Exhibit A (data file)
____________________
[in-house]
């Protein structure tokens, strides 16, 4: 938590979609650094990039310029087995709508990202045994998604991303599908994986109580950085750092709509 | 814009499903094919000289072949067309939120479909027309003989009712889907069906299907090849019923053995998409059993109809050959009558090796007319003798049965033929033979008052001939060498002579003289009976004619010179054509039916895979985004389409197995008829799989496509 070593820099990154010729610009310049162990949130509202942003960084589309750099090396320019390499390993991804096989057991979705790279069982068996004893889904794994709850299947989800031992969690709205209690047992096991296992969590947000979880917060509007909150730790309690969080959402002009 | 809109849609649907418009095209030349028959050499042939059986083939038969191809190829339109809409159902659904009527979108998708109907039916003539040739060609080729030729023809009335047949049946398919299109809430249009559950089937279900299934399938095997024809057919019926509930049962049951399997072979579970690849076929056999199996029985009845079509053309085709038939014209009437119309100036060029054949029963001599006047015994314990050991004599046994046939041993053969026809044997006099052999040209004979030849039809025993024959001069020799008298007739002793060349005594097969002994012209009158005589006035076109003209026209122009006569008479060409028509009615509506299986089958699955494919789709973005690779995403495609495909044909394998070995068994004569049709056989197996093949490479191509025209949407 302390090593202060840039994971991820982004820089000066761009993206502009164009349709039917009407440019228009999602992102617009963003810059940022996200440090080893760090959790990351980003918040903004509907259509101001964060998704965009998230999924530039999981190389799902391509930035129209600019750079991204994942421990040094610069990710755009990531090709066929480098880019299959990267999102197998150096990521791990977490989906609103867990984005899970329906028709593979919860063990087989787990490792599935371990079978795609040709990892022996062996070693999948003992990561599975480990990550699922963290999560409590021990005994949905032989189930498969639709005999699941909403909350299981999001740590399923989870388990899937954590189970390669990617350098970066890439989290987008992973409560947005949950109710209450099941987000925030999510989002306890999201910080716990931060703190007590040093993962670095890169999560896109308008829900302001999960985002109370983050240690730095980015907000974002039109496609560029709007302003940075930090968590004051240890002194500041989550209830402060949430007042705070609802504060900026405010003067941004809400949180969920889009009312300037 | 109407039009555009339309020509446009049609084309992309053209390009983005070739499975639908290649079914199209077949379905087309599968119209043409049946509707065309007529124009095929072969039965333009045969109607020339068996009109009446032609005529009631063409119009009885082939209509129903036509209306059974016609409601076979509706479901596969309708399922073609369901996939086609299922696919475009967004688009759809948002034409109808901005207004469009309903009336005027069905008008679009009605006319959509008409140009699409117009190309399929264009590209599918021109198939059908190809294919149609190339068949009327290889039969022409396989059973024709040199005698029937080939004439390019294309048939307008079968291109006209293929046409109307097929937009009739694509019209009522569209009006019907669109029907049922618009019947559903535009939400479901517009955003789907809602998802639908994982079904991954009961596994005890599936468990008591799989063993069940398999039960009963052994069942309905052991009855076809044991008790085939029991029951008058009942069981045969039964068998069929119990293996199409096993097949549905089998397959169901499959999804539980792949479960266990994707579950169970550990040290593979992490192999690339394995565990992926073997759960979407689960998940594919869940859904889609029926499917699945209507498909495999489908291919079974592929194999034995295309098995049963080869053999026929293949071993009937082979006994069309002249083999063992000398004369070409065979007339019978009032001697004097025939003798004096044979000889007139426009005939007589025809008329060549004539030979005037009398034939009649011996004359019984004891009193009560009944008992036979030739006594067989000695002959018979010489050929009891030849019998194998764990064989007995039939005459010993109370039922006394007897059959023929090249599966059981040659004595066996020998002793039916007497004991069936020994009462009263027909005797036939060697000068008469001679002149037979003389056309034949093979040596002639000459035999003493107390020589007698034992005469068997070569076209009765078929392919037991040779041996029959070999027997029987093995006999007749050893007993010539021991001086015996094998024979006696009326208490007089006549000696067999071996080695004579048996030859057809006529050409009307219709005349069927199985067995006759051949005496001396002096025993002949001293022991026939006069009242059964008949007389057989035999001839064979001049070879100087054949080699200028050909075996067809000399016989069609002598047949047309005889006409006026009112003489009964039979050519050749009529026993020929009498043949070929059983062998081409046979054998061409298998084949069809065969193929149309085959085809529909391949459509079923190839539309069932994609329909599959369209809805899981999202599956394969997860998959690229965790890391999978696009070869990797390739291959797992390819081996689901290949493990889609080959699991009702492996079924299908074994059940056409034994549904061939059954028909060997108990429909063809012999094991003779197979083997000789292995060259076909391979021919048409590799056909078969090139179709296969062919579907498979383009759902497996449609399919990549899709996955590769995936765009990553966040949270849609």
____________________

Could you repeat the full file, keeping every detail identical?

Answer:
[in-house]
């Protein structure tokens, strides 16, 4: 938590979609650094990039310029087995709508990202045994998604991303599908994986109580950085750092709509 | 814009499903094919000289072949067309939120479909027309003989009712889907069906299907090849019923053995998409059993109809050959009558090796007319003798049965033929033979008052001939060498002579003289009976004619010179054509039916895979985004389409197995008829799989496509 070593820099990154010729610009310049162990949130509202942003960084589309750099090396320019390499390993991804096989057991979705790279069982068996004893889904794994709850299947989800031992969690709205209690047992096991296992969590947000979880917060509007909150730790309690969080959402002009 | 809109849609649907418009095209030349028959050499042939059986083939038969191809190829339109809409159902659904009527979108998708109907039916003539040739060609080729030729023809009335047949049946398919299109809430249009559950089937279900299934399938095997024809057919019926509930049962049951399997072979579970690849076929056999199996029985009845079509053309085709038939014209009437119309100036060029054949029963001599006047015994314990050991004599046994046939041993053969026809044997006099052999040209004979030849039809025993024959001069020799008298007739002793060349005594097969002994012209009158005589006035076109003209026209122009006569008479060409028509009615509506299986089958699955494919789709973005690779995403495609495909044909394998070995068994004569049709056989197996093949490479191509025209949407 302390090593202060840039994971991820982004820089000066761009993206502009164009349709039917009407440019228009999602992102617009963003810059940022996200440090080893760090959790990351980003918040903004509907259509101001964060998704965009998230999924530039999981190389799902391509930035129209600019750079991204994942421990040094610069990710755009990531090709066929480098880019299959990267999102197998150096990521791990977490989906609103867990984005899970329906028709593979919860063990087989787990490792599935371990079978795609040709990892022996062996070693999948003992990561599975480990990550699922963290999560409590021990005994949905032989189930498969639709005999699941909403909350299981999001740590399923989870388990899937954590189970390669990617350098970066890439989290987008992973409560947005949950109710209450099941987000925030999510989002306890999201910080716990931060703190007590040093993962670095890169999560896109308008829900302001999960985002109370983050240690730095980015907000974002039109496609560029709007302003940075930090968590004051240890002194500041989550209830402060949430007042705070609802504060900026405010003067941004809400949180969920889009009312300037 | 109407039009555009339309020509446009049609084309992309053209390009983005070739499975639908290649079914199209077949379905087309599968119209043409049946509707065309007529124009095929072969039965333009045969109607020339068996009109009446032609005529009631063409119009009885082939209509129903036509209306059974016609409601076979509706479901596969309708399922073609369901996939086609299922696919475009967004688009759809948002034409109808901005207004469009309903009336005027069905008008679009009605006319959509008409140009699409117009190309399929264009590209599918021109198939059908190809294919149609190339068949009327290889039969022409396989059973024709040199005698029937080939004439390019294309048939307008079968291109006209293929046409109307097929937009009739694509019209009522569209009006019907669109029907049922618009019947559903535009939400479901517009955003789907809602998802639908994982079904991954009961596994005890599936468990008591799989063993069940398999039960009963052994069942309905052991009855076809044991008790085939029991029951008058009942069981045969039964068998069929119990293996199409096993097949549905089998397959169901499959999804539980792949479960266990994707579950169970550990040290593979992490192999690339394995565990992926073997759960979407689960998940594919869940859904889609029926499917699945209507498909495999489908291919079974592929194999034995295309098995049963080869053999026929293949071993009937082979006994069309002249083999063992000398004369070409065979007339019978009032001697004097025939003798004096044979000889007139426009005939007589025809008329060549004539030979005037009398034939009649011996004359019984004891009193009560009944008992036979030739006594067989000695002959018979010489050929009891030849019998194998764990064989007995039939005459010993109370039922006394007897059959023929090249599966059981040659004595066996020998002793039916007497004991069936020994009462009263027909005797036939060697000068008469001679002149037979003389056309034949093979040596002639000459035999003493107390020589007698034992005469068997070569076209009765078929392919037991040779041996029959070999027997029987093995006999007749050893007993010539021991001086015996094998024979006696009326208490007089006549000696067999071996080695004579048996030859057809006529050409009307219709005349069927199985067995006759051949005496001396002096025993002949001293022991026939006069009242059964008949007389057989035999001839064979001049070879100087054949080699200028050909075996067809000399016989069609002598047949047309005889006409006026009112003489009964039979050519050749009529026993020929009498043949070929059983062998081409046979054998061409298998084949069809065969193929149309085959085809529909391949459509079923190839539309069932994609329909599959369209809805899981999202599956394969997860998959690229965790890391999978696009070869990797390739291959797992390819081996689901290949493990889609080959699991009702492996079924299908074994059940056409034994549904061939059954028909060997108990429909063809012999094991003779197979083997000789292995060259076909391979021919048409590799056909078969090139179709296969062919579907498979383009759902497996449609399919990549899709996955590769995936765009990553966040949270849609």